Through the larger final system onsite, as Cichocki was mixing on the fly, the audio content passed through processing engineered by Snipes and McElver. “Cristopher is a visual artist who provided the audio content, but wasn’t rearranging it. He’d be pulling from that content live in the moment, like a DJ, so we weren’t able to pre-author any trajectory information,” confirms McElver. “Instead, Jonathan and I built tools Cristopher could use to pull specific types of sounds and rhythms as he needed them. Some of those were reactive, and everything went through a real-time spectral and timbral analysis, so that it could be connected to other sounds and rhythms that way.”

McElver used Cycling 74’s Max 8 for that analysis, then set up macros using the snapshot feature in the L-ISA Controller, which allowed Cichocki to instantly call up specific bits of audio content, even as the rest of the content continued to play in automated mode through the L-ISA Processor II.

“Cristopher could see where the various audio objects were in the L-ISA Controller on the iPad, and he could change the speed and intensity of the other audio sources using an intensity slider we provided,” says McElver. “He could send sounds flying across the space—‘trajectory gestures’—but then the system would revert back to automated mode, so there was never any interruption to the sound.”

Snipes describes himself as the “middleware man” on the project, creating the means for Cichocki to keep adding and changing the audio yet never letting it stop playing. “I was looking for the sweet spot where he could have control over the performance and its intensity and other parameters, but also making sure there was sound activity going on at every moment, some of which was random and some reactive,” he says. “What L-ISA brought to this project was a way to put all of those discrete sound sources in one place and then let them move and keep moving, either intentionally or automatically. L-ISA has the tools for that, and it’s robust enough to do it in a desert environment.”

“What we accomplished with L-ISA was nothing short of spectacular,” Cichocki adds. “It was thrilling watching as people moved through the tunnel and wondered how the sound could move around the way it did. It put the sound on the same level as the visuals. That’s pretty remarkable in the art-installation world.”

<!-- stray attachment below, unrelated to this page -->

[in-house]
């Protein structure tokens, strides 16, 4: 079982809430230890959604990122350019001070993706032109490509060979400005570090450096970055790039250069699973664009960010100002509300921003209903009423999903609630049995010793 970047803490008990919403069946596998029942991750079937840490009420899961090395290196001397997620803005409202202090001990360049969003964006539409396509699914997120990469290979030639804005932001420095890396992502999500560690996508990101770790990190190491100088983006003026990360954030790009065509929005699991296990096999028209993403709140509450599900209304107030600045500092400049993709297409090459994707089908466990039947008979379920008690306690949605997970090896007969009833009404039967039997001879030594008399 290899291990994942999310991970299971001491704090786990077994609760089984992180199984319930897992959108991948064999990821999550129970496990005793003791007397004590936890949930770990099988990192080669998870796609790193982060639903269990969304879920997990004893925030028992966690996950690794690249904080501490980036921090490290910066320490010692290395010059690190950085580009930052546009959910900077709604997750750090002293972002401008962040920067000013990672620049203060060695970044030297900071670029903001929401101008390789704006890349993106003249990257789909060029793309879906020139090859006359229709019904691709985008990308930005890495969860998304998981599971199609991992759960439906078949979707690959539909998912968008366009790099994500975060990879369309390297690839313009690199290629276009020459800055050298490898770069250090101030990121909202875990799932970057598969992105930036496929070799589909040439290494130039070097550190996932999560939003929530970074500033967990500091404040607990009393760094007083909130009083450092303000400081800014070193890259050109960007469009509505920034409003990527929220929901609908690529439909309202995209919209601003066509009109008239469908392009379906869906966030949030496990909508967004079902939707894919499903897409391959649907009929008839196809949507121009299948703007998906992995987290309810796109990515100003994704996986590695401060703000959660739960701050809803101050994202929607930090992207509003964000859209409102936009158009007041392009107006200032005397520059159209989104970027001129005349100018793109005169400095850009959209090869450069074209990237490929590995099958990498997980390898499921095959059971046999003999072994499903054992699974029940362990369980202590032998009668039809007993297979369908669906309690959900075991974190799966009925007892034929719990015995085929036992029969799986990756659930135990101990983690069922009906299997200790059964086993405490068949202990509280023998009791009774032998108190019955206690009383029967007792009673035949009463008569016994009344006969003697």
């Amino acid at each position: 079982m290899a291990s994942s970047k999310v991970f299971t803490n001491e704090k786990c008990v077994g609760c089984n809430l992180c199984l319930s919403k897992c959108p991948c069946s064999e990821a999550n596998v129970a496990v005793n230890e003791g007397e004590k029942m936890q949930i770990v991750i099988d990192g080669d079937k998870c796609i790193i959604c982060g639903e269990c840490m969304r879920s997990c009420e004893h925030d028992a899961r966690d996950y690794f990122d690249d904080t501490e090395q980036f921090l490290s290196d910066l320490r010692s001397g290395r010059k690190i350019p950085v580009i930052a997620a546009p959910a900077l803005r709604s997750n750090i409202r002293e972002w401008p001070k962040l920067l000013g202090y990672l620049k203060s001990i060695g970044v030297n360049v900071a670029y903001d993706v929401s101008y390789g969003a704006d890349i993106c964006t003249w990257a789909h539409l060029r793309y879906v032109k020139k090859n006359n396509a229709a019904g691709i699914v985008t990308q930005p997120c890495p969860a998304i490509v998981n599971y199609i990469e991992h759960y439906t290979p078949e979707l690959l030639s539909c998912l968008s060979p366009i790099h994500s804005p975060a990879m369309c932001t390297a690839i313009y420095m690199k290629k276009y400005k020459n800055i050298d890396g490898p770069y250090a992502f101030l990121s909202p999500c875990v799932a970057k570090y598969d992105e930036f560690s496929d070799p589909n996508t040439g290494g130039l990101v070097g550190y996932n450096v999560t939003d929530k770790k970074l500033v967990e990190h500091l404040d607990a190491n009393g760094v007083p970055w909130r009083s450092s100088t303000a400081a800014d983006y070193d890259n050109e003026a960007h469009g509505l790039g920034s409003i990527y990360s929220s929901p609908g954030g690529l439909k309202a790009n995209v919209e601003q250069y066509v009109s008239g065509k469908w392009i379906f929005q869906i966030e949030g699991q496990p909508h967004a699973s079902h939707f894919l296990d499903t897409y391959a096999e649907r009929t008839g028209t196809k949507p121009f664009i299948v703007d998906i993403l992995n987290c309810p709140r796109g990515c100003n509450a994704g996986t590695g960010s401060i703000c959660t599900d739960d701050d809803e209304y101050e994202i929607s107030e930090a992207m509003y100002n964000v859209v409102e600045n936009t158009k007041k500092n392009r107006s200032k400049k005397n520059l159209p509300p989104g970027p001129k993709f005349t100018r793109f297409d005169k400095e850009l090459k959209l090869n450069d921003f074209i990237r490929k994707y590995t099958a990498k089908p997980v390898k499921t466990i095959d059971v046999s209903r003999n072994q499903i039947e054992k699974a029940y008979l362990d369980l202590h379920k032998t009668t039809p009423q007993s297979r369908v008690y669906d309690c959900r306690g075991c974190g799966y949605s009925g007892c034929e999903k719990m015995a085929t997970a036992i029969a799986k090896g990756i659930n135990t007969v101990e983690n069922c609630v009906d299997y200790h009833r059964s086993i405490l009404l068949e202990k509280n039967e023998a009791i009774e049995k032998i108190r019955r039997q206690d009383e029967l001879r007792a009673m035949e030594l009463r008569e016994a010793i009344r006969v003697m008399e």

At AREA15, the new art and entertainment district located minutes from the Las Vegas Strip, a vast, 200,000 square foot interior houses a collection of themed retail and entertainment options. One principal attraction is a space called “The Portal” where, behind imposing metal doors, visitors can plunge into a 360-degree projection-mapped video experience supported by immersive audio enabled by Meyer Sound’s new Spacemap Go spatial sound design and live mixing tool.

The 6,584 square foot Portal was initially conceived primarily as a large meeting and event space, one that could compete with the posh hotel ballrooms on the Las Vegas Strip with a unique ambience. To that end, the projection systems were designed for four-wall coverage allowing surround video for either the entire space, or for one or two walls when the room was subdivided into smaller spaces.

“When Steve Ellison of Meyer Sound first introduced me to Spacemap Go, I didn’t quite get it,” admits David Johngrass, production manager at AREA15. “I figured I could do much the same thing with our digital console. But he pointed out that I would have to do things like bounce out a new track, and then drop it back into the show file. But with Spacemap Go I could do it on the fly, in real time, and here in the space so I know exactly the effect I’m getting. That’s when it clicked. This is huge, I thought.”

Some basic spatial sound trajectories were incorporated into the first experience in The Portal, Gallerie 360, a 30-minute sound and light exhibition by digital artists Darpan and Max Cooper. “We’ve just scratched the surface with Spacemap Go,” says Johngrass. “But over the coming months, as we move toward full reopening, we will be using it big time as we start pumping out more theatrical shows where we can fully utilize these tools.”

The overhead Meyer Sound system supporting Spacemap Go — along with the other presentation modes — comprises 12 ULTRAX42 loudspeakers in a 3 x 4 grid pattern. Deep bass is augmented by two 750-LFC low-frequency control elements, while the GALAXY 816 Network Platform, originally specified only for loudspeaker processing, now also accommodates Spacemap Go’s spatial sound mixing.

In addition to the overhead system, the pre-COVID-19 plans also called for a direct reinforcement system suitable for both meetings and nightclub-style celebrations. For this application, Solotech specified a Meyer Sound system anchored by 10 LEOPARD line array loudspeakers bolstered on the bottom end by four 1100-LFC and two 900-LFC™ low-frequency control elements. Rounding out the system are four ULTRA-X40™ loudspeakers for fills, four MJF-210 stage monitors and a second GALAXY 816 for system drive and optimization.

System integrator for Meyer Sound installations was Solotech, under the general direction of Aaron Beck, business development executive and senior engineer. Also contributing were Design Engineer and Programmer Brandon Andreasen and Project Manager Kevin Roberts.

The Genius Immersive Experience is all about the universal genius Leonardo DaVinci. Offering visitors an interpretation of how DaVinci would see and interact with our world today, the exhibition is designed as an immersive, interactive art experience. The immersive sound element is provided by a d&b Soundscape system.